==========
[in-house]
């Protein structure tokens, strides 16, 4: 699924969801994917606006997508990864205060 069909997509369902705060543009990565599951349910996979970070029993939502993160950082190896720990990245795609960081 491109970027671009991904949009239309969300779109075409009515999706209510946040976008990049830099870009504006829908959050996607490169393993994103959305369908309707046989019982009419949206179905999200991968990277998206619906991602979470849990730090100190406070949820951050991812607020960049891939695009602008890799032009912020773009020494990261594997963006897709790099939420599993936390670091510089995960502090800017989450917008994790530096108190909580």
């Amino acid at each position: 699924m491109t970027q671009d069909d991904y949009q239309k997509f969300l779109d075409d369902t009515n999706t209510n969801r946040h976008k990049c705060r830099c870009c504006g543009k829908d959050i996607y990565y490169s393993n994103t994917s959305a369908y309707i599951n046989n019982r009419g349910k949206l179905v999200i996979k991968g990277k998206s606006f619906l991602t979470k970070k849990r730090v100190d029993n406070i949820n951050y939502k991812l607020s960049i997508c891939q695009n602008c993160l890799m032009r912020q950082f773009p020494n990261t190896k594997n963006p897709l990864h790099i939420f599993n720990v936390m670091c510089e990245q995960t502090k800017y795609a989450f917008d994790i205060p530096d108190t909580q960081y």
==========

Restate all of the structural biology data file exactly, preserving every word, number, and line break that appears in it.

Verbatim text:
[in-house]
């Protein structure tokens, strides 16, 4: 699924969801994917606006997508990864205060 069909997509369902705060543009990565599951349910996979970070029993939502993160950082190896720990990245795609960081 491109970027671009991904949009239309969300779109075409009515999706209510946040976008990049830099870009504006829908959050996607490169393993994103959305369908309707046989019982009419949206179905999200991968990277998206619906991602979470849990730090100190406070949820951050991812607020960049891939695009602008890799032009912020773009020494990261594997963006897709790099939420599993936390670091510089995960502090800017989450917008994790530096108190909580």
């Amino acid at each position: 699924m491109t970027q671009d069909d991904y949009q239309k997509f969300l779109d075409d369902t009515n999706t209510n969801r946040h976008k990049c705060r830099c870009c504006g543009k829908d959050i996607y990565y490169s393993n994103t994917s959305a369908y309707i599951n046989n019982r009419g349910k949206l179905v999200i996979k991968g990277k998206s606006f619906l991602t979470k970070k849990r730090v100190d029993n406070i949820n951050y939502k991812l607020s960049i997508c891939q695009n602008c993160l890799m032009r912020q950082f773009p020494n990261t190896k594997n963006p897709l990864h790099i939420f599993n720990v936390m670091c510089e990245q995960t502090k800017y795609a989450f917008d994790i205060p530096d108190t909580q960081y």